Let’s cut to the chase: In light of yet another incident of unethical conduct from Chicago bishop Paula Clark, we’ve reached an inflection point. Specifically, it’s time for Clark to shape up or ship out.
Simple as that.
Anglican Watch previously covered David Duggan’s experiences with the Diocese of Chicago, which filed a protection from stalking order against Duggan after he sent a letter to the diocese opposing the ordination of a married LGBTQ postulant. While a judge ultimately dismissed the case and held that the First Amendment protected Duggan’s actions, the litigation cost Duggan almost one year’s retirement income.
Before we go further, let’s be clear about two things:
- Even given the mediocre standards of seminary education, no rational actor believes that objecting to a consecration for any reason is “stalking.”
- The real motive here was to shut down Duggan. And folks can spare us the Bob-Malm-esque games about how it meets “their” definition of stalking, was an escalation “of threats already made” or any of the other usual BS.
And we have an issue with all of that. Duggan’s views differ from ours, and markedly so, but that’s not grounds for filing frivolous lawsuits against him, trying to force him out, or behaving badly towards him.
Nor is Bishop Clark unaware of our concerns. We have written to her twice to ask that she act with integrity, make peace with Duggan, reimburse him for his legal fees, and generally act like a Christian.
Of course, you already know the response. Deafening silence. Not even the courtesy of telling us to shove off. Total, passive-aggressive nothingness.
Now, we have discovered that the diocese has dismissed Duggan’s Title IV complaint against three of the clergy involved in this debacle. That’s shocking, outrageous, and appalling.
How does Bishop Paula Clark fit into all of this?
The answer is simple: She has to sign off on any Title IV dismissal.
So, she’s not only not working to fix this sordid mess, but she’s actively precluding the possibility of a positive outcome.
Nor is Clark unaware of the requirements of Title IV. Having served as Canon to the Ordinary for the Episcopal Diocese of Washington, she knows how Title IV works.
Or we hope so. Given the caliber of leadership in many dioceses, maybe we’re too optimistic.
And again, we’ve contacted Clark directly with our concerns.
So, it’s time for Clark to live up to the hype in her resume or resign. The Diocese of Chicago already is lurching perilously close to collapse, and it won’t recover if integrity is not at the heart of things.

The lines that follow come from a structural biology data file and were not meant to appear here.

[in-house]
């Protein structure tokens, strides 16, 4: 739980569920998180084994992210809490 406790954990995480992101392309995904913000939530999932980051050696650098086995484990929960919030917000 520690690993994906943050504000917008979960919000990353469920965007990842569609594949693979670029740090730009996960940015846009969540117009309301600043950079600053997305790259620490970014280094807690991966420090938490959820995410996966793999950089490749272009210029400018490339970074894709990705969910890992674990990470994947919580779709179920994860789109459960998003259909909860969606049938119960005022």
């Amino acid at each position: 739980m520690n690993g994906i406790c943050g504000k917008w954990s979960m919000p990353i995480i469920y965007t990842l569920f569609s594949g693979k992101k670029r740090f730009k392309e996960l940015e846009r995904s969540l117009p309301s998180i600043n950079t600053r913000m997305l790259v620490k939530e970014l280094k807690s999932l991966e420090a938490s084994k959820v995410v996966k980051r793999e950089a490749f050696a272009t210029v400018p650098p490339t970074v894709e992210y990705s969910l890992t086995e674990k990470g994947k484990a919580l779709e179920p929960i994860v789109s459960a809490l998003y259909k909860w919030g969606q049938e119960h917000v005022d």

Nor should Clark or anyone else in the Diocese think that selling off the Commons and the Cathedral will be their salvation. Even with major infusions of cash, no one wants to be part of a church that can’t meet basic standards of integrity. And Average Weekly Attendance in the diocese is already so low that the diocese may have passed the point of no return.
As for Duggan’s Title IV case, we hope he will file an appeal within the timeframe allotted. And while we are not optimistic about the new Title IV intake officer for bishops, the Rev. Barb Klempf, heaven knows she can’t make a bigger mess of things than Todd Ousley. So hopefully, Duggan’s Title IV case against Bishop Chilton Knudsen, who played a lead role in this debacle, will prove successful.
Moreover, we have dealt directly with Chilton Knudsen, and she is utterly unethical. That includes:
- Two known instances of failing to report child sexual abuse.
- Lying about reporting the child sex abuse in the Chicago incident. And no, we don’t believe she “vividly” recalls the conversation but can’t remember with whom she spoke. And even if she did, the fact that nothing happened should have resulted in her looping back to law enforcement—and documenting her actions. So spare us.
- Dismissing a prior Title IV complaint alleging criminal perjury by Episcopal priest Bob Malm as “not of weighty and material importance to the ministry of the church.” (Full disclosure: That complaint was filed by AW editor Eric Bonetti.) That begs the question: If allegations of criminal conduct by a priest are not actionable under Title IV, what exactly is of “weighty and material importance to the ministry of the church”? With child sexual abuse also not counting, it’s tough to imagine what does matter on the toxic surface of Planet Knudsen.
In other words, we hope that Knudsen will get the heave-ho. But given the lack of integrity we often see in the church, that seems unlikely.
As for Paula Clark, we repeat: Time to shape up or ship out.
The Episcopal Church is as good as gone if its bishops and other clergy cannot adhere to basic personal and professional integrity standards. And we have zero patience for the whole, “Well, there were problems at St. Chrysostom’s,” and other lame excuses. We pay bishops to think for themselves and to be leaders. It’s time for Paula Clark to be a bishop.
And for the record, here’s what she says about herself in her resume. Building beloved community? Passion and action for justice?
Photos courtesy Episcopal News Service.